Managing Arthritis With Diet and Exercise

Many people with arthritis experience pain not only when they move, but they also experience stiffness soreness in the body after long periods of sitting. One individual with those issues recently told me, "I walk fairly regularly, but I do not do anything else fitness-wise — no machines, no weights, floor exercises, exercise balls or classes."

Sorry, but walking is not just enough to improve your condition. Exercises, including activities that engage the full body, are recommended for individuals with arthritis. This is not just to help joint mobility, or to prevent loss of lean muscle tissue through the aging process, or to maintain strength, or to reduce pain and stiffness, or even to mobilize stiff or contracted joints. The most important benefit of this activity is that it helps people with arthritis to stay independent.

Of course, the type of exercise performed needs to be done with due consideration to each individual's stage of arthritis. Yes, it will be sometimes challenging because of fatigue and discomfort following an exercise program. Hence, it is important to find the right balance for your condition. But don't shy away from physical activity; our body's systems are designed to move, and when you stop moving that system starts to fall apart.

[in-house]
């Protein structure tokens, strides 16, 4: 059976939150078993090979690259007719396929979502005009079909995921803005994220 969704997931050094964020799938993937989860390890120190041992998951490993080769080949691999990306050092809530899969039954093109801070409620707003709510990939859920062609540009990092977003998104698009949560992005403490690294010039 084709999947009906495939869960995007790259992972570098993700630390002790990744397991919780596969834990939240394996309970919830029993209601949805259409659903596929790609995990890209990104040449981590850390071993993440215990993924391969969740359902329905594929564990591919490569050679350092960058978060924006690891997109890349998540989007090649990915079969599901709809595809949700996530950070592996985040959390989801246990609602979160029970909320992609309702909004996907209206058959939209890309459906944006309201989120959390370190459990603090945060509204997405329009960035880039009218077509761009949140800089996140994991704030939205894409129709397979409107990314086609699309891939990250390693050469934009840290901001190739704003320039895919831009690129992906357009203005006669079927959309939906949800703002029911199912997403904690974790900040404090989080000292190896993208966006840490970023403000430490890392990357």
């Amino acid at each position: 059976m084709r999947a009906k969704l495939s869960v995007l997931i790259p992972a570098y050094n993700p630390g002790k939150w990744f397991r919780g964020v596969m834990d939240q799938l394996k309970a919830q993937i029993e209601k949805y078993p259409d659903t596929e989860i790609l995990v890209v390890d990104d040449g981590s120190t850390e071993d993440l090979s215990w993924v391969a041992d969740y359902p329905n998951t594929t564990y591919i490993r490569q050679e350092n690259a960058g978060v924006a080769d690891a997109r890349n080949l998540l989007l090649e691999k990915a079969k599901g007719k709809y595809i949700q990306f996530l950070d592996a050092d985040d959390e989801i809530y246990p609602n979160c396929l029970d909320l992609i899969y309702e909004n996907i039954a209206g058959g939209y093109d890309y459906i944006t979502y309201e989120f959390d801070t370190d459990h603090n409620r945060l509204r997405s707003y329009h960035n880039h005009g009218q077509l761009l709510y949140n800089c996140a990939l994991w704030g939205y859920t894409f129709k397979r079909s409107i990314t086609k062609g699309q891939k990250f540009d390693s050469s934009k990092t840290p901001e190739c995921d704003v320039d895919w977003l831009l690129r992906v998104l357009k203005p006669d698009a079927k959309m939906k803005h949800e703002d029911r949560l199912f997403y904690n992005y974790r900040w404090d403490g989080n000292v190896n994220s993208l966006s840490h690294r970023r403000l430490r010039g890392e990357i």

Here are a few guidelines for working with pain and stiffness:

Do low-impact activities, which includes walking, speed walking, swimming and lifting weights.

Put all joints through the full range of motion at least once a day, according to your ability. If you need help starting out, hire a personal trainer who can assist you.

Emphasize proper body alignment at all times. As a rule, your toe, ankle, knee, hip and shoulder should be in one line if you look at yourself in front of a mirror.

Modify the intensity on days where you have flare-ups.

Take enough time for warm-up. Prepare your body for your workout activities to come.

It is up to you and your doctor to decide whether you will require supervision of a healthcare practitioner to exercise with arthritis.

But please make an effort to stay mobile, in shape and independent. These days, we are living to 80, 90 and 100. Preparation for your life at that age does not just happen overnight; it is a process. And your progress should start now.

Stefan Aschan is a leading expert on lifestyle, health and fitness who has helped more than 30,000 people get fit through advice on nutrition, fitness and lifestyle changes. For your free must read "updates and solution" newsletter on how to have 10 times more success, stay on top of your goals, and accomplish the change of body and appearance," visit http://www.strength123.com

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